But how well did the LTRO work the first time around?
Gary Jenkins over at Evolution Securities has an intriguing theory that the ECB’s mass liquidity provision, coupled with that steep yield curve, might have contributed somewhat to our current predicament. It’s not far off from the idea that quantitative easing resulted in a rally in risky assets.
Here’s what he says:
Last year, in order to ensure that the European banking sector had access to sufficient liquidity, the ECB held three one year 1% LTRO’s (as above), lending a total of €614bn, of which €442bn was lent in the June operation and is due to mature on the 1st July. At the time this was regarded as “free money”, but with the benefit of hindsight it might be that the manner of this liquidity, primarily the term of one year, was a major contributing factor to the recent problems evidenced in the government bond market.
After all, what can a bank do with a deposit which is a fixed one year term with (at the outset at least) no chance of being extended? They cannot really use much of it to provide finance to companies, but they would want to try and make a profit on it. The obvious asset to buy then would have been a risk free, liquid bond that gave a greater return than the 1% fee. With Spanish and Portuguese 1 year notes at the time both offering a sub 1% yield, there was an incentive to take advantage of the steep yield curve environment and invest in longer dated government bonds. Interestingly from the date of that €442bn injection (24th June) to the end of August Spanish 10 year yields declined from 4.164% to 3.769% and its spread to Bunds declined from 74bps to 51bps. This trend is also evident for Greek and Portuguese bonds.
Let us collate all the banks into one and then say that of the total amount of liquidity injected €400bn found its way into government bonds. Let us then say that this hypothetical portfolio consisted of three equal amounts of Greek, Spanish and Portuguese 10 year bonds. And why not? This would have been seen as a risk free way of making money at that time. However, whilst this strategy worked well at first, it has now been a disaster, with a total loss of 13.5%. Thus our pretend bank is sitting on a loss of €54bn based upon Friday’s closing prices. Plus the money is due to be returned within 7 weeks and the liquidity in such assets is more limited than it has been for years. Thus the bank is in trouble, but so is the government bond market because forced selling pressure will lead to higher and higher yields.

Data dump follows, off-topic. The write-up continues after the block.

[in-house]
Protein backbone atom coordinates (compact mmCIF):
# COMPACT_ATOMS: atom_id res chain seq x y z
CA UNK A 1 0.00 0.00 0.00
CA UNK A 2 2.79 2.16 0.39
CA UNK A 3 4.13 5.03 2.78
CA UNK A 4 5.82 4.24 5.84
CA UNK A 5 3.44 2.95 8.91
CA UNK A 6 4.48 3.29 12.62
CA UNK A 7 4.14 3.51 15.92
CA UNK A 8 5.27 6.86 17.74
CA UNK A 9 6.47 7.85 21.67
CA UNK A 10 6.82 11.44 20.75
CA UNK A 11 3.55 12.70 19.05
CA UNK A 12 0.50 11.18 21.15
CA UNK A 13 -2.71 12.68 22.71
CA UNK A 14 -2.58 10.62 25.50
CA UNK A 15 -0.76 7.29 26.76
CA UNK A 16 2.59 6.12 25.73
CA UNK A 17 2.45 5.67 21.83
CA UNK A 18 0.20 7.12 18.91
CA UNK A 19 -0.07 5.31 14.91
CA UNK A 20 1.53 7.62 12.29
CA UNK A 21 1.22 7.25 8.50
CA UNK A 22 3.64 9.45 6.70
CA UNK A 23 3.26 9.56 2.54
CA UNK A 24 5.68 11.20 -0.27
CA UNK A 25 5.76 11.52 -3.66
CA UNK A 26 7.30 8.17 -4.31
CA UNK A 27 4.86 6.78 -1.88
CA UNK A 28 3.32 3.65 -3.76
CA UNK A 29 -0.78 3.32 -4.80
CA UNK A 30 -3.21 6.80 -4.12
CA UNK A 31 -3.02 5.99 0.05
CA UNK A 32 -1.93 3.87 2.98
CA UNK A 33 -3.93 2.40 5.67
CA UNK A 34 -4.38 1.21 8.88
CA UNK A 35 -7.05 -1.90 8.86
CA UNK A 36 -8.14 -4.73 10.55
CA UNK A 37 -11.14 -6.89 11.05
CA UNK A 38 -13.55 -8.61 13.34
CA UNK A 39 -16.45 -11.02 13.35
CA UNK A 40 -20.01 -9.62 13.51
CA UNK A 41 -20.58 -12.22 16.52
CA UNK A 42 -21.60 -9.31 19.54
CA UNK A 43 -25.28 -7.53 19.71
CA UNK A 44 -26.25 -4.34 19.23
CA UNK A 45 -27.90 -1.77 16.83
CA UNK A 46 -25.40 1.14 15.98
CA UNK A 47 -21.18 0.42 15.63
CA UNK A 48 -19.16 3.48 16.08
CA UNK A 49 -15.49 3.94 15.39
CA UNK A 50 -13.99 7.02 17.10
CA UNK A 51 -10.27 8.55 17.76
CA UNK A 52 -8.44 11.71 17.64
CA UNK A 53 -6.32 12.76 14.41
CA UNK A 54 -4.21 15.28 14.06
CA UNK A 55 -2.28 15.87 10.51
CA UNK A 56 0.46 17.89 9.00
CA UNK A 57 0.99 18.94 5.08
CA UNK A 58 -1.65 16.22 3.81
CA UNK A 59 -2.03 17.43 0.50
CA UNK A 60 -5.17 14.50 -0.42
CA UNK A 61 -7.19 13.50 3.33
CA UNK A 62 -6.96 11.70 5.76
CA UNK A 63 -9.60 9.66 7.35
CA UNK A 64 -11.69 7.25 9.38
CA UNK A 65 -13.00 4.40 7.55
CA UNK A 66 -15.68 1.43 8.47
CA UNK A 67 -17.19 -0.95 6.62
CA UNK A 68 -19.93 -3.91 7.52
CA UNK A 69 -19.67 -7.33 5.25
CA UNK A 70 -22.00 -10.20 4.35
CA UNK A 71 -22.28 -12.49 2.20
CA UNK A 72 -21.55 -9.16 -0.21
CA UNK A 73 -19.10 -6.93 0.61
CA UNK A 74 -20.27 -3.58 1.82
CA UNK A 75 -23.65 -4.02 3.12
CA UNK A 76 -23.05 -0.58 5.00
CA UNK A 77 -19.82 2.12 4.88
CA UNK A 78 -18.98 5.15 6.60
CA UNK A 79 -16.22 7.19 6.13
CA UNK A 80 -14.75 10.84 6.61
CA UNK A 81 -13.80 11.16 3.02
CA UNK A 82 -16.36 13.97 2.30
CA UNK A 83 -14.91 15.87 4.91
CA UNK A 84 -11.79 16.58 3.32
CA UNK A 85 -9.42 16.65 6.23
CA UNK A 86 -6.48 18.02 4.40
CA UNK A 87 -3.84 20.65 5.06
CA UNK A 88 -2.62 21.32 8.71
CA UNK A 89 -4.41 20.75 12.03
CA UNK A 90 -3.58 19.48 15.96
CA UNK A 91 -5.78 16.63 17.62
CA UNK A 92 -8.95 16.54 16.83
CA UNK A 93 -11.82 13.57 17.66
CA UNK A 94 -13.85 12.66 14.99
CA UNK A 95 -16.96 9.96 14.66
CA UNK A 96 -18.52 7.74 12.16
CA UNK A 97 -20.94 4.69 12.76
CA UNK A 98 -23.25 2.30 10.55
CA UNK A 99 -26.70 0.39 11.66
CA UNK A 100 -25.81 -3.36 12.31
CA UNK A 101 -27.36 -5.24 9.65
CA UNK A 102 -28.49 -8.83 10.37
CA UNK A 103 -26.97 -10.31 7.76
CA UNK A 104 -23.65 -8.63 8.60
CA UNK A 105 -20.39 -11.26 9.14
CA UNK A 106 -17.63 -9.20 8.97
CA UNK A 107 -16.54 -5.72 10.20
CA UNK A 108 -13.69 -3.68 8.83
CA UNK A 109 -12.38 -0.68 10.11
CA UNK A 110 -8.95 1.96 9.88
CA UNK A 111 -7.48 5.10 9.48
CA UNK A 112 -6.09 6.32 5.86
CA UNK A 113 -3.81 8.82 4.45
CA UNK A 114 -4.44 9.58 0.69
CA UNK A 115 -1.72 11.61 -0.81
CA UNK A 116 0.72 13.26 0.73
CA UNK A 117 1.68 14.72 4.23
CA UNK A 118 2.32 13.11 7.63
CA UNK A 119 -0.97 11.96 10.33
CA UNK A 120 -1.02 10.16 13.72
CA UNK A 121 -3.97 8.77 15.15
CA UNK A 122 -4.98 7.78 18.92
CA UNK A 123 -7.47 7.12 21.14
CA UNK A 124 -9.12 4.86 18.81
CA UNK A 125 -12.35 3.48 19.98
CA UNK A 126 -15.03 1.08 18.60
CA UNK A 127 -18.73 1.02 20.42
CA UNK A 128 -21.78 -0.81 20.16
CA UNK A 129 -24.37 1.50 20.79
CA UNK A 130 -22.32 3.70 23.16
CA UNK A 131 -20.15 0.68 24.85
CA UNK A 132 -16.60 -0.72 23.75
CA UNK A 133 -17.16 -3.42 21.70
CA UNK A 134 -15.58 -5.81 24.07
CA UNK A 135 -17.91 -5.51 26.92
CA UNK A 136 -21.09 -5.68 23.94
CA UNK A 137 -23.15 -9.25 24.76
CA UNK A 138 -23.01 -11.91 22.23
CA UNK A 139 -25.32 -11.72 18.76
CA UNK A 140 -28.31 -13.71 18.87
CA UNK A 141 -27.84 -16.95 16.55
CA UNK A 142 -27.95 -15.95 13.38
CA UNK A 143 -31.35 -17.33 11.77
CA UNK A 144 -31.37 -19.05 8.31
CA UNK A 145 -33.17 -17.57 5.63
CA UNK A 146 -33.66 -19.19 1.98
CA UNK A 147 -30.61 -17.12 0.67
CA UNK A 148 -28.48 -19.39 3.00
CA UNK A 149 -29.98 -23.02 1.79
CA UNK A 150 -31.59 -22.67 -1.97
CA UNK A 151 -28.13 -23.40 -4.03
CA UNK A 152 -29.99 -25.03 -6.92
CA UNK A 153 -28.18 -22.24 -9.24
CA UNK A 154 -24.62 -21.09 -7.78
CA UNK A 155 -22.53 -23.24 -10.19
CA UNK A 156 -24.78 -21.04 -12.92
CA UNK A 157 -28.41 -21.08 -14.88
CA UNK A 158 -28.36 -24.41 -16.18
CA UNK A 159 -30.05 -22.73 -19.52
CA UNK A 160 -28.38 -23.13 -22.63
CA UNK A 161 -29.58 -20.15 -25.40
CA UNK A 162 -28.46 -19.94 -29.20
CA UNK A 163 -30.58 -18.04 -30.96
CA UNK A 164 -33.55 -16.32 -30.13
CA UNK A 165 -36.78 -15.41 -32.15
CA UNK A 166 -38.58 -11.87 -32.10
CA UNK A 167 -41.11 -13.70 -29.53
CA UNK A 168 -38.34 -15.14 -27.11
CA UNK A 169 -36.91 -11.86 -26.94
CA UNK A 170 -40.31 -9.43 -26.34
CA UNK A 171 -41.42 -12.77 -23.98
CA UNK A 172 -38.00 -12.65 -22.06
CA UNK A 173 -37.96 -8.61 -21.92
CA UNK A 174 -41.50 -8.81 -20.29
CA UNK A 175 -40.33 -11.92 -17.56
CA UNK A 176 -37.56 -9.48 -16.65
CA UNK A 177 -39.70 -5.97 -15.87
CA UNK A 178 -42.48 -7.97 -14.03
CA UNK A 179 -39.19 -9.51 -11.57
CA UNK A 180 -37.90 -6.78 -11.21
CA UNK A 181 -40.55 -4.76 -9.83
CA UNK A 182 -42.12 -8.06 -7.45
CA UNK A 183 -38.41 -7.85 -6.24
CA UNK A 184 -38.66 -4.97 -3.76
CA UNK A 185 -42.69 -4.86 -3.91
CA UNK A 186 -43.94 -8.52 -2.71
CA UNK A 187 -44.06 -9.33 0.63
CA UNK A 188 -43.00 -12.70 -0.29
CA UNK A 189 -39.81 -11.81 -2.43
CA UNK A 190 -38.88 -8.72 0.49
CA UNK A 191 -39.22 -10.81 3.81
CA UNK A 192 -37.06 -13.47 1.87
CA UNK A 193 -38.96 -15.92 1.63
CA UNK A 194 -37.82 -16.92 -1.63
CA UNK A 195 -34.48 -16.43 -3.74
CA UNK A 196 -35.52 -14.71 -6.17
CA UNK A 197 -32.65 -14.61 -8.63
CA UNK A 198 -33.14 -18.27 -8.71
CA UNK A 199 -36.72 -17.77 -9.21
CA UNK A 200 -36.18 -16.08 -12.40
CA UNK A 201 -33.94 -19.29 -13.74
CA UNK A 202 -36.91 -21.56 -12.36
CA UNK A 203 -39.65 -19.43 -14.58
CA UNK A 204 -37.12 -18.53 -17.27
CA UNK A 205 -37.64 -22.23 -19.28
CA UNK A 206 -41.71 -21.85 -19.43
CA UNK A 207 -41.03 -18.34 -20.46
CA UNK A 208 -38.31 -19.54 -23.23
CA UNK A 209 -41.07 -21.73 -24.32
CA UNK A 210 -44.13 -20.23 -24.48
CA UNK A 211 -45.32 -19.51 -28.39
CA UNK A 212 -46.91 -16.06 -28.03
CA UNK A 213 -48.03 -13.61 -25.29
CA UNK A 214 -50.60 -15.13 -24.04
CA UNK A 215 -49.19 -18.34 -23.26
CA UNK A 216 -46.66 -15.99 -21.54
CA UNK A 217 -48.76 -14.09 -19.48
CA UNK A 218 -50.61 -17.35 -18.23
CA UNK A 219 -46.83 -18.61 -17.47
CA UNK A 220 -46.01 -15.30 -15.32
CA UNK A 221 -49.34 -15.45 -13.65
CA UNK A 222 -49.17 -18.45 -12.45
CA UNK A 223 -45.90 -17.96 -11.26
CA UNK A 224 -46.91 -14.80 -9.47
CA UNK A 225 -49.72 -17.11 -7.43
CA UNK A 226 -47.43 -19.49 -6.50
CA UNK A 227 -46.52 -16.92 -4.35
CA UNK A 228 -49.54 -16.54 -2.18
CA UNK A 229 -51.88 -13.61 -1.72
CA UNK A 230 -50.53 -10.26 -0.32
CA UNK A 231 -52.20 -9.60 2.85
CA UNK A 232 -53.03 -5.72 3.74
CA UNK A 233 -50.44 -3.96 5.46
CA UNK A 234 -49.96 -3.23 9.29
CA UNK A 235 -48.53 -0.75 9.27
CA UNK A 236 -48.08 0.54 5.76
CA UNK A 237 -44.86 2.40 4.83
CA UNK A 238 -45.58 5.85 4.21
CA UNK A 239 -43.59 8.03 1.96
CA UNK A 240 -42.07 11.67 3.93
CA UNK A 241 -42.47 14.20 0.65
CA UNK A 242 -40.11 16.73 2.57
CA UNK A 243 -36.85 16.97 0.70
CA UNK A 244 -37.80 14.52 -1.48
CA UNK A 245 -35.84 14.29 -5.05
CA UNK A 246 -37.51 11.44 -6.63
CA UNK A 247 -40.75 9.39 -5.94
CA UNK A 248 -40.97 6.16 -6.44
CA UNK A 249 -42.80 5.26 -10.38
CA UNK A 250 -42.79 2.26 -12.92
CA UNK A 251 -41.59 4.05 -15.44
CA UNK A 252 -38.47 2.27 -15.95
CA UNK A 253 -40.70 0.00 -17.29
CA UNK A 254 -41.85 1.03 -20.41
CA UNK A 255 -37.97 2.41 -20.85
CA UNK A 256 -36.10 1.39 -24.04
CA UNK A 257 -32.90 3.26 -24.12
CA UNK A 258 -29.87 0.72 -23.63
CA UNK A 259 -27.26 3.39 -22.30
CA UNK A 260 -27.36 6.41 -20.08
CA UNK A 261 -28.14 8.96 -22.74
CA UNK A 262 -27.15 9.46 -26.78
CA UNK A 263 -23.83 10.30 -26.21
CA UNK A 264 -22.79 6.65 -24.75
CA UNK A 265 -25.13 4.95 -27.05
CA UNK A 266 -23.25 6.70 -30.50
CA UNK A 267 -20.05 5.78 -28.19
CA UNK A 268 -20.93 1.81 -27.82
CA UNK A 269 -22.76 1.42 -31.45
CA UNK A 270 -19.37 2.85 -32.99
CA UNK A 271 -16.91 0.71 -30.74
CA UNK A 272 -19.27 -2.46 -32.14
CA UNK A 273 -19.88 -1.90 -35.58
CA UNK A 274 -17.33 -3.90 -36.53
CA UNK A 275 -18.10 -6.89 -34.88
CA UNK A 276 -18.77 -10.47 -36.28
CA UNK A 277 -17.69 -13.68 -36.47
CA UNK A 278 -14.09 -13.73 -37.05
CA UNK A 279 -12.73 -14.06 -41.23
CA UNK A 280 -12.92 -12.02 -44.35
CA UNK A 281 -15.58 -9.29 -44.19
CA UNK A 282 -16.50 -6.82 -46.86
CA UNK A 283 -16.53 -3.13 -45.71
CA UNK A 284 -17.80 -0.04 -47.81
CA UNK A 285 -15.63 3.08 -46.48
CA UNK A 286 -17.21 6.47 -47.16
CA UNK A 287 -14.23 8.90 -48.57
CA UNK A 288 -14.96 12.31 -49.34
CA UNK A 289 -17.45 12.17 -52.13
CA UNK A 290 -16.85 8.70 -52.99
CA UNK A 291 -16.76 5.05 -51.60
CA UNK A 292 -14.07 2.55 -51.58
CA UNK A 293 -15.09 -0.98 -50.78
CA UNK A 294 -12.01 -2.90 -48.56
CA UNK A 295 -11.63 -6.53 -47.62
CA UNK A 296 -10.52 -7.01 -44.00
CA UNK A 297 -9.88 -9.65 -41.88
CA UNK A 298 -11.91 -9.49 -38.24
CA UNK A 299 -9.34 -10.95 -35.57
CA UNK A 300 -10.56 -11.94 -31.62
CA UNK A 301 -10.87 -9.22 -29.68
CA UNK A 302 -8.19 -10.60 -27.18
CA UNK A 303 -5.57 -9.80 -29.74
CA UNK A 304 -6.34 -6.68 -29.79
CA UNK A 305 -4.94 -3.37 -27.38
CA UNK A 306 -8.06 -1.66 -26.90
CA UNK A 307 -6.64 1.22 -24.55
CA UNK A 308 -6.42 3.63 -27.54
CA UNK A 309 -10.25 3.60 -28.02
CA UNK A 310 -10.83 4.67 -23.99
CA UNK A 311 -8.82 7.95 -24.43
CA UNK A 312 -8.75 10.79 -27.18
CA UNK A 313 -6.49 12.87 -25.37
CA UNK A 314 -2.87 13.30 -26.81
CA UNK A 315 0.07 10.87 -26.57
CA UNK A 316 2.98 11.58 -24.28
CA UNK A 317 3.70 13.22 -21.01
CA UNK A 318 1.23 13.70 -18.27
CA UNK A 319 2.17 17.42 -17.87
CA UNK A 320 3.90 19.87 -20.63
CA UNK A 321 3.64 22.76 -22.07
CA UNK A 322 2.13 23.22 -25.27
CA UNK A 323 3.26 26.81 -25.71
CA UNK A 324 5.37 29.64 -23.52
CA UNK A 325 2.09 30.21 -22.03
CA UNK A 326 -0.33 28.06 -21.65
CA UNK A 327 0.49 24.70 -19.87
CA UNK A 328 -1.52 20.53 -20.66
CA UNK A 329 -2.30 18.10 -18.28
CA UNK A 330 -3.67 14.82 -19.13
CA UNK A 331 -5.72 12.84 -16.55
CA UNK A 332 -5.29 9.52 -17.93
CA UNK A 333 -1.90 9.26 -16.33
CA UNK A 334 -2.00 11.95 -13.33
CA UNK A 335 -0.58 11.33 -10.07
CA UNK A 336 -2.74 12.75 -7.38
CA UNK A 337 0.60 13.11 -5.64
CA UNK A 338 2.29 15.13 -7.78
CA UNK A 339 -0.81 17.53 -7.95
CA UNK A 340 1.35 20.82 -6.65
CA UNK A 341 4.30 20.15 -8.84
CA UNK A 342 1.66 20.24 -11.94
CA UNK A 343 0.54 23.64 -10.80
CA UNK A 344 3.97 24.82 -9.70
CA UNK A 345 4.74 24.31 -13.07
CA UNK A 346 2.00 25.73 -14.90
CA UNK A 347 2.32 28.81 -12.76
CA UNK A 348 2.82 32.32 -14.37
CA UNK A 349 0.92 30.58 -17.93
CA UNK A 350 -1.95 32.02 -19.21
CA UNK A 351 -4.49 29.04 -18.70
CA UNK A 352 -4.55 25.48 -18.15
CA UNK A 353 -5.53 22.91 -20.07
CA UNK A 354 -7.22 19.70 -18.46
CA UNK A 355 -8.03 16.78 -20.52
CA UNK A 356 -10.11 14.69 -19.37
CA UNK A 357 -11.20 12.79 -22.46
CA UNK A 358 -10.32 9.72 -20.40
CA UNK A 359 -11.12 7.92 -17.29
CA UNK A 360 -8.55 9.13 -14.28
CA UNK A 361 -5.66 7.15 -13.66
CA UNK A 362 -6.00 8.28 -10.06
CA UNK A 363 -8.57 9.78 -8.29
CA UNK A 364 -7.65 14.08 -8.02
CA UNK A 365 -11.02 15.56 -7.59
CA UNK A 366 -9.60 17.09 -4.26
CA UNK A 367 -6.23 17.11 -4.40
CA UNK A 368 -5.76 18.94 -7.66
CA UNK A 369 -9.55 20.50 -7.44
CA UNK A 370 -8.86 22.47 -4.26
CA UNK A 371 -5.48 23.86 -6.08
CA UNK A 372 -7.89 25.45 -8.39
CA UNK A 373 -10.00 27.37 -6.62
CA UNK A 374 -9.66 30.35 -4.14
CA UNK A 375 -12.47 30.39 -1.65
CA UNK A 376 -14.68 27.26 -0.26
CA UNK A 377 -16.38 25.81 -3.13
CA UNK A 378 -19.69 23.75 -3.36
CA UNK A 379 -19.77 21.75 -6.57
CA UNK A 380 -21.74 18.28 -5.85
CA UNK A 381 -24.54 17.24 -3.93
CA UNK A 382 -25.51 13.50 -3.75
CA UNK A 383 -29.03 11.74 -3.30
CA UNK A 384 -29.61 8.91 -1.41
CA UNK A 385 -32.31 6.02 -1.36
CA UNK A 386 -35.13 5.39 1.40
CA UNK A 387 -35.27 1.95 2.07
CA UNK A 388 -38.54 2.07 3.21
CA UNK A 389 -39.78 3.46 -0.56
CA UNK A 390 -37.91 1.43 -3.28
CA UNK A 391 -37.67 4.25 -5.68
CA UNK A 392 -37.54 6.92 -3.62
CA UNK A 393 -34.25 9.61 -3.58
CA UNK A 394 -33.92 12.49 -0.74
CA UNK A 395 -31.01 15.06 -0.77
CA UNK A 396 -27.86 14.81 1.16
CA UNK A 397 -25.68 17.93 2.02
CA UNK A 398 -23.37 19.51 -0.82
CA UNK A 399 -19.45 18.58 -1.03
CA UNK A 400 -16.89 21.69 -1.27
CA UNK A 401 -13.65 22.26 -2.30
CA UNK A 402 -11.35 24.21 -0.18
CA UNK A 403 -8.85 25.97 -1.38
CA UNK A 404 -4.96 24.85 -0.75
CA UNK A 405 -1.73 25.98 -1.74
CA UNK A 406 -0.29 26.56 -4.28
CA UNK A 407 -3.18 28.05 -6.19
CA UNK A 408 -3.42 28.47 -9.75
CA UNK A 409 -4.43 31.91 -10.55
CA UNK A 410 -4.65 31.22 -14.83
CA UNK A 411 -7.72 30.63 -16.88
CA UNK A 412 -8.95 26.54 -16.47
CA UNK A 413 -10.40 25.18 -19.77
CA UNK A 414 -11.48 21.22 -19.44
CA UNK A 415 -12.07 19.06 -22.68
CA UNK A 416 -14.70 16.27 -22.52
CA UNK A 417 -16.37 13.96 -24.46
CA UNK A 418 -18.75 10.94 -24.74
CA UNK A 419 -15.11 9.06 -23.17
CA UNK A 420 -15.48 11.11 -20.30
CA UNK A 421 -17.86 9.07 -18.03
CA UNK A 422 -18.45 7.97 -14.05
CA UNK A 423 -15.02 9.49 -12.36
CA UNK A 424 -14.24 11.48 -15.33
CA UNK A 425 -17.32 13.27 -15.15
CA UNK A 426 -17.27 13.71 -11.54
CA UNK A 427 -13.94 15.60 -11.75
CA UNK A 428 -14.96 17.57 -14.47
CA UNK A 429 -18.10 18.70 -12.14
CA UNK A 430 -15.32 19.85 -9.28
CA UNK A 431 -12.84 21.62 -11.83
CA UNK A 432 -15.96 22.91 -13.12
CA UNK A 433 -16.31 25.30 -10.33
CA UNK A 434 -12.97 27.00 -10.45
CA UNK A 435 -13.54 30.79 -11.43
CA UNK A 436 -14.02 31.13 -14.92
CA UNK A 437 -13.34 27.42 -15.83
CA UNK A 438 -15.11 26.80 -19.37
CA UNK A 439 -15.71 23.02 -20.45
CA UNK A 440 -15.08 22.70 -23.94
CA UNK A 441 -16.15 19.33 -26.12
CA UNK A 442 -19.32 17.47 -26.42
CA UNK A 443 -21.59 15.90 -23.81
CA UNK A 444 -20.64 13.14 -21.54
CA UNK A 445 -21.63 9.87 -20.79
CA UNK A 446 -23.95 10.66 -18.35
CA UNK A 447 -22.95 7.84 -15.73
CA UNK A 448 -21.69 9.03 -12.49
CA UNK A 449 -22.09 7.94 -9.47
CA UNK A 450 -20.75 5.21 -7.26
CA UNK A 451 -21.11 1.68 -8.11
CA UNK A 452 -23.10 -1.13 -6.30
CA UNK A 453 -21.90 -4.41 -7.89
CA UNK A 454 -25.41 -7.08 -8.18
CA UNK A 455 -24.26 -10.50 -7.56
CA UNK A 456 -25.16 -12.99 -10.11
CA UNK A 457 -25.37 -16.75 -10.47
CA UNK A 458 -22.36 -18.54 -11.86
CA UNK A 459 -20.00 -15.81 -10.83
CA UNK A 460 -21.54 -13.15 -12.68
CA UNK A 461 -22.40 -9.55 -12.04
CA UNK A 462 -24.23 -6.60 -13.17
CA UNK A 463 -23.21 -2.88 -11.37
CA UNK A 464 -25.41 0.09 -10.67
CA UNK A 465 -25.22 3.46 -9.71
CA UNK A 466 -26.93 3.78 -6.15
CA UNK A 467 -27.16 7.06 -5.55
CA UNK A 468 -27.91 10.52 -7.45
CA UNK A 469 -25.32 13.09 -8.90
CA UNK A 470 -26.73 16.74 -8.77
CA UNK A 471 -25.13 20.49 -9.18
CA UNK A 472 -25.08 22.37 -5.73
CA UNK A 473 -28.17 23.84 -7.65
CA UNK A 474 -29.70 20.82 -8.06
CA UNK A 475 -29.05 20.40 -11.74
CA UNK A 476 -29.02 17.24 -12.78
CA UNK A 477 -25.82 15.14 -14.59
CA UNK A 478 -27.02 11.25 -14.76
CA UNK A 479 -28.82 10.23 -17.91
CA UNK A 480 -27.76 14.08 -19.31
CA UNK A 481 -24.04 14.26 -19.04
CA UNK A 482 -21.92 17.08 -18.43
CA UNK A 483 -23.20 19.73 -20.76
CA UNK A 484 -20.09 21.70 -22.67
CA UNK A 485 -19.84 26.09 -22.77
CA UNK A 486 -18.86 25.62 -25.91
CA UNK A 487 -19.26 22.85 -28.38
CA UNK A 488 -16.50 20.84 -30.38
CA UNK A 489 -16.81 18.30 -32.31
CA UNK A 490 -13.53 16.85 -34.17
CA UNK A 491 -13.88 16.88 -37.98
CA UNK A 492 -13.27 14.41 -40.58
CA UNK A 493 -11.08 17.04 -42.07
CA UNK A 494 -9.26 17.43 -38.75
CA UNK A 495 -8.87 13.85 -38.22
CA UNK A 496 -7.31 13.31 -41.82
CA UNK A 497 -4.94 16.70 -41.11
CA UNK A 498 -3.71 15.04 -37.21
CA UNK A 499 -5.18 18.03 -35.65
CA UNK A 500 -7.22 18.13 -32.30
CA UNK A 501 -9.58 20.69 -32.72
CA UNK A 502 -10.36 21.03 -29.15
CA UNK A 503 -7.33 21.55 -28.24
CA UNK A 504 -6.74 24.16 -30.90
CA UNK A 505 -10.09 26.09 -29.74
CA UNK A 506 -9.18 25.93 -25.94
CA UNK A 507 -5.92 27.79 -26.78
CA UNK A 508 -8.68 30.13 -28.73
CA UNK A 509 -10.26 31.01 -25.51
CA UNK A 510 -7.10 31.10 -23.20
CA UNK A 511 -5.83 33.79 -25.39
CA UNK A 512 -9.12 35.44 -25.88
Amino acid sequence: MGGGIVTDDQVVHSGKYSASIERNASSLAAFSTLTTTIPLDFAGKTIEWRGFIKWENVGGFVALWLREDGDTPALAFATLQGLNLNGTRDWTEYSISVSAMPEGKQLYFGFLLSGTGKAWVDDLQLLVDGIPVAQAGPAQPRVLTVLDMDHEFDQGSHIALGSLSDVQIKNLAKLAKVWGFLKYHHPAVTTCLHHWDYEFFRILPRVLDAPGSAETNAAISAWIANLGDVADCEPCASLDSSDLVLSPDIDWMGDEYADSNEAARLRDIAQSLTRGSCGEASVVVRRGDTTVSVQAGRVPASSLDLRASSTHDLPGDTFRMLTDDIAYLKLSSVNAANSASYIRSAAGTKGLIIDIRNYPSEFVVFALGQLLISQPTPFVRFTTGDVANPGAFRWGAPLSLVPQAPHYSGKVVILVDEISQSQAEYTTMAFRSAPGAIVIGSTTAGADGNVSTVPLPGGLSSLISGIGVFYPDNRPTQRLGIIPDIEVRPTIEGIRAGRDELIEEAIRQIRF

That is one of the reasons why the EU has had to provide such a massive support package now. It is not just trying to save the banking sector, but it is saving the government bond sector, and therefore itself.
The above analysis oversimplifies the situation and makes huge assumptions. It could be totally wrong. But even if it has elements of the truth in it (and it is not difficult to believe that banks all had the same trade on) it is an interesting lesson that all attempts to organize bail outs have consequences that are difficult to predict further down the line.
Let’s hope the ECB’s ‘shock and awe’ bail-out really is different this time. This time.